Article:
The Split over Afren’s Assets


Ralph Akpan writes on the feud between the UK-based administrators of liquidated Afren Plc and the company’s creditors and former partners

The ongoing liquidation of Afren Plc has taken a new turn as the feud between the UK-based administrators of the company and the company’s creditors and former partners continues to deepen, following the creditors’ claim to the funds meant for the environmental clean-up of Nigeria’s Ebok oilfield.

The collapse of Afren Plc, which declared over $1.6 billion of debt, has left partners, contractors, shareholders and bondholders scrabbling for any value they can get.

In July 2015, the FTSE-listed company decided to call in administrators, having failed to tackle its huge debt pile and stem massive losses. This decision was said to follow months of wrangling to raise $200 million to refinance the company.

“The board believes that all the possible routes have now been explored during the course of this process,” the company reportedly said, in a statement to the London Stock Exchange.
Before administrators were called in, Afren had revealed pre-tax losses of $1.95 billion, which it attributed largely to a $900 million impairment charge against falling oil prices and the write-off of its Barda Rash reserves in Kurdistan. The company’s revenue also fell from $1.64 billion to $946 million.

The new administrators, Alix partners, said in a statement: “The board explored a full range of options with a view to identifying a restructuring solution to mitigate the impact of this shortfall but regrettably such a solution could not be found. Our role now as administrators is to work alongside all stakeholders to determine the best possible route forward under these challenging circumstances.”.

Since Afren’s demise, the company’s UK administrators have been aggressively seeking to recover value for their ‘secured creditors,’ that is, the bondholders, who funded Afren’s capital investment for many years.
Today, they are made up of a group of hedge funds, who bought the debt cheap as Afren was collapsing, in the hope that they could make a return from the company’s demise; and have turned their attention to assets that should, under normal circumstances, be protected.

The best example is the current dispute over the Ebok field abandonment account.
Under Nigerian environment law, as well as the Petroleum Act, an operator in Nigeria’s oil and gas sector is required to secure funds for the eventual abandonment and remediation of the field after oil and gas production operations have ceased.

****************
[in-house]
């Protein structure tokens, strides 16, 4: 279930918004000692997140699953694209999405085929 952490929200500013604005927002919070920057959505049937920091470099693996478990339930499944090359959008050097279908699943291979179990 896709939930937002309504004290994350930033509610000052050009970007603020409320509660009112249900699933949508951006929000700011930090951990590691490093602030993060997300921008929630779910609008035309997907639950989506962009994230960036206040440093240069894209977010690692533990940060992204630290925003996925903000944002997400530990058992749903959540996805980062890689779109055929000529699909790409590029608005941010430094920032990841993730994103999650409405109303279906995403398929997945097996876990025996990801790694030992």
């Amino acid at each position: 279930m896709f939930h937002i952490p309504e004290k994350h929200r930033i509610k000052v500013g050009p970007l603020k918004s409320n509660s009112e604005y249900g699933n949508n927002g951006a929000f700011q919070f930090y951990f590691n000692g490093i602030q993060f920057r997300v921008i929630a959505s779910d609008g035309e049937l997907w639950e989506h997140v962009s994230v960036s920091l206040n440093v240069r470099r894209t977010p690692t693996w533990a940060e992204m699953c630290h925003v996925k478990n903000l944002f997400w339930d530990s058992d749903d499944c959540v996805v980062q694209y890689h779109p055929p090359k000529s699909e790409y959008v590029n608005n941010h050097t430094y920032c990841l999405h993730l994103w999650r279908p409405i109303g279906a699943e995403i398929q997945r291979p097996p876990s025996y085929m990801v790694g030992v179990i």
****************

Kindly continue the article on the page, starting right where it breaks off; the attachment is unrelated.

As part of the procedure for the approval of oil and gas project establishment in Nigeria, the Department of Petroleum Resources (DPR) requires a percentage of funds from production to be allocated to a specific, ring-fenced account to fund the safe, clean and sustainable abandonment of the project once the field reaches the end of its life.

While the parent company guarantees of International Oil Companies (IOCs) are considered sufficient, the DPR requires that sole risk and marginal field operators make provisions throughout the commercial production period.
Due to the prolific nature of the Nigerian oil and gas fields, operators and the DPR have not had cause to activate these funds as most fields remain either in production, or have potential to continue production.

In Afren’s case, their international creditors, in their desire to recover value, are said to be targeting these funds (approximately $23million), which have been held in a project account in BNP Paribas in Paris Afren’s administrators filed a claim over these funds in 2016 but Oriental Energy Resources (Oriental) opposed the claim on the grounds that these funds were no longer Afren’s, but were owed to Nigerians for the remediation of the field at the end of commercial production.

The legal basis for this are the Petroleum Drilling and Production Regulations (PDPR) Regulations 36 (2) as well as the guidelines for the farm out and operations of marginal fields in Nigeria, which state that the “farmee shall set aside an agreed percentage of its budget (in an escrow account, trust fund or similar security), or put in place a performance bond to provide security for eventual abandonment.”
Amidst the ongoing legal process in Paris, a court has ruled that the funds must be placed in an escrow account, pending dispute resolution.

The current billion-dollar expenditure being spent to decommission the giant structures in the North Sea at the end of the life of the North Sea fields showcases the model scenario for oil and gas producing countries.
While this is a problem that will ultimately manifest in the future in Nigeria’s oil and gas industry, the Afren case may set dangerous precedents.

The case will set the basis for how international courts interpret the ability of international investors to access these funds, not just in this Afren case, but from all the producing assets in the Nigerian oil and gas industry.

The federal government and other operating companies need to pay close attention to this process, and identify how to ensure the protection of these funds in future transactions.
The balance between the security needed for international investors to fund Nigerian oil and gas projects, and the sovereignty of Nigeria’s laws and regulations, and sustainability of the environment, must be improved.
This dispute between international hedge funds and local partners and contractors has clearly exposed the vulnerability of Nigeria’s current system, hence the need for collaborative efforts by the federal government and the operators to protect these funds.
– Akpan, a petroleum analyst, writes from the UK